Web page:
Tuesday, November 27, 2012


The Montgomery County Council can only seem to create a handful of jobs per year - and they're all in the county government.

No sooner had the council created a Bag Tax Czar and Economic Development Czar (with the lavish salaries for both being paid for by you, the taxpayer), than it came up with another dream position:  something they called, "Chief Innovation Officer."

Recently, that $150,000 job was filled with the county's hiring of Dan Hoffman.  What little has been said about this hiring has been in glowing terms by county elected officials, and the status quo line is that Hoffman is merely a government employee and civic activist who will be doing great, if vaguely-unspecified, things from his new Rockville office.

Given the cost of these positions, and the budgetary context here, you'd think the local media would have some critical questions about all of this, especially when the county "has no money."

So, as Paul Harvey used to say, "now, the rest of the story."

Dan Hoffman is not just a civic activist, but a political activist and donor, as well.  He was instrumental in gaining passage of the controversial White Flint Sector Plan by the county council.  This represented a victory for powerful developers, who stand to rake in millions each in profits.

According to Maryland Campaign Finance records, in 2010, Hoffman contributed to councilmembers Roger Berliner, George Leventhal, Marc Elrich, and Hans Riemer.

In July of that year, Hoffman was appointed to the Montgomery County Organizational Reform Commission by the County Council.

Something else happened during the fall election season of 2010.  One important role Hoffman played in the White Flint Sector Plan process was as the head of the Randolph Hills Civic Association.

The RHCA sent County Council candidates a questionnaire, ostensibly for providing direct information from each candidate to local residents.

Assuming the eventual election-themed community newsletter mailing was paid for with RHCA funds, that is acceptable under Maryland campaign finance regulations.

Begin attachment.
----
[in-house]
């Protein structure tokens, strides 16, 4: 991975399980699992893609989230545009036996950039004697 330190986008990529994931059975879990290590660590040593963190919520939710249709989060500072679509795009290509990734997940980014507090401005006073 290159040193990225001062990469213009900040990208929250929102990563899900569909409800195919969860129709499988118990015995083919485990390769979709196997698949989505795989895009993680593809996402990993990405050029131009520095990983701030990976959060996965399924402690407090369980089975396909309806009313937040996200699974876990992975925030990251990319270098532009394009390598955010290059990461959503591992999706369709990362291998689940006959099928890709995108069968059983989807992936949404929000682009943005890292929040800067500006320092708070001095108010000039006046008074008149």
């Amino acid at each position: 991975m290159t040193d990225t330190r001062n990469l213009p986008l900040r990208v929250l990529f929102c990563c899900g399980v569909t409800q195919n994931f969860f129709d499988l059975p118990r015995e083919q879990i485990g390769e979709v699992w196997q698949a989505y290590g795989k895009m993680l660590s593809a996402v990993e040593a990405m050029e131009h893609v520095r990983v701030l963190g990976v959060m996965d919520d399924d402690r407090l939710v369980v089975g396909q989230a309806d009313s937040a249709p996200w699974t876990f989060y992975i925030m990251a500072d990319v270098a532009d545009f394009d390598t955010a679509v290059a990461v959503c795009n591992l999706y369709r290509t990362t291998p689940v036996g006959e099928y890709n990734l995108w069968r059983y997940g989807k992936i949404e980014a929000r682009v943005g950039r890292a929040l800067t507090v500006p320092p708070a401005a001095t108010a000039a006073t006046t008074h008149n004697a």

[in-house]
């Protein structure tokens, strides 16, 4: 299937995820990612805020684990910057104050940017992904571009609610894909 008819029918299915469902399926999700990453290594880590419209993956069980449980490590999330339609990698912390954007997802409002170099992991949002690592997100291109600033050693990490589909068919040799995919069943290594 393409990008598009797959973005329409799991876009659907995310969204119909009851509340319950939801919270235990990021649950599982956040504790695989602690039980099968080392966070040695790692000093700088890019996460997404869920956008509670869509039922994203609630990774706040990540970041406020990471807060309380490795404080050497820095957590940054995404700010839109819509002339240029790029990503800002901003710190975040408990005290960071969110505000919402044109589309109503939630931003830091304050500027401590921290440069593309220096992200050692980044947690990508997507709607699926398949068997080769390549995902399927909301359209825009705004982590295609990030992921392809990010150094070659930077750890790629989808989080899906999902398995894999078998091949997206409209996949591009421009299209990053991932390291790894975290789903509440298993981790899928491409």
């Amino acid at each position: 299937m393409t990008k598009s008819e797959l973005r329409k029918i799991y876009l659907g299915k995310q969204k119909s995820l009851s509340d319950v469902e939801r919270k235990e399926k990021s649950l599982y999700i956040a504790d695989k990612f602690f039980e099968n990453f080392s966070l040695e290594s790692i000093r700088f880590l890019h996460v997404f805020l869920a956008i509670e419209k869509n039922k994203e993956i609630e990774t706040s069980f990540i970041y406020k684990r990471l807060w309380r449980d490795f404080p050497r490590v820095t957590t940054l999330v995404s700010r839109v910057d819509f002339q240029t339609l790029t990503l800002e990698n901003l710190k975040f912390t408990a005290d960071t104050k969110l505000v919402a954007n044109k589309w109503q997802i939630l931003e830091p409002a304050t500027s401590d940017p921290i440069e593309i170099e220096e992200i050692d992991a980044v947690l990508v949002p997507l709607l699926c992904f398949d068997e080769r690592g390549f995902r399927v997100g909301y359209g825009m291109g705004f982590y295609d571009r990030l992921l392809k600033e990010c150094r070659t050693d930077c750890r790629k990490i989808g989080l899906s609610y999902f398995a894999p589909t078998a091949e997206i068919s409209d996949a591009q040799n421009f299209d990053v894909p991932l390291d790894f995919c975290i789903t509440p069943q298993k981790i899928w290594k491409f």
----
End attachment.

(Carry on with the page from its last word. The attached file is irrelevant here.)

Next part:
However, the newsletter that was mailed did not contain actual candidate statements.  Instead, it featured highly-subjective critiques of candidates by several writers, including Hoffman.

The candidates Hoffman donated to were presented favorably in the mailing to residents.  But Hoffman himself wrote a misleading and negative statement about at least one of their challengers, who also was an outspoken opponent of the White Flint Sector Plan.

In order to read the actual candidates' words, residents had to go onto the internet to find them.  Hence, this mailing became a virtual endorsement letter, and entered a very grey area of campaign finance and tax-exempt organization regulations.

Should a supporter and donor of candidates be writing subjective summaries of their opponents for wide neighborhood distribution, assuming the mailing was paid for by RHCA resident dues?

Now fast forward to 2012. 

Just what is the purpose of a CIO, anyway?  Hoffman says don't expect too much.  I'm actually expecting a lot from a county official making $150,000 a year, the equivalent of three rookie police officers who had to go unhired to create the CIO position.   I can't wait to hear his report of accomplishments this time next year.

After all, CIO is as much of a newly-fashionable gimmick as those "-Stat" initiatives.

Started by New York City Mayor Rudy Giuliani, these numbers were originally hard data that could be used to harshly cross-examine city officials at meetings. The goal was to increase efficiency, and it was fairly successful.

But now, CountyStat and StateStat seem to present numbers that make officials sound good.  You get a data set, but where's the data that shows how you got that data set?  I can't find it.

Know what else you can't find on the county website? Still no itemized, complete county budget that you can sort through online, in real time.

Finally, the suggestion that the CIO will facilitate the creation of apps using county data sets?

You could have recruited the best computer whizzes from county high schools to do that for free, and give them community service credits.

In conclusion, I just wonder why, when even more tax increases and budget cuts are on the table, no one is questioning a $150,000 plum job with no clear purpose.  This is not the message to send to the taxpayer at this time.

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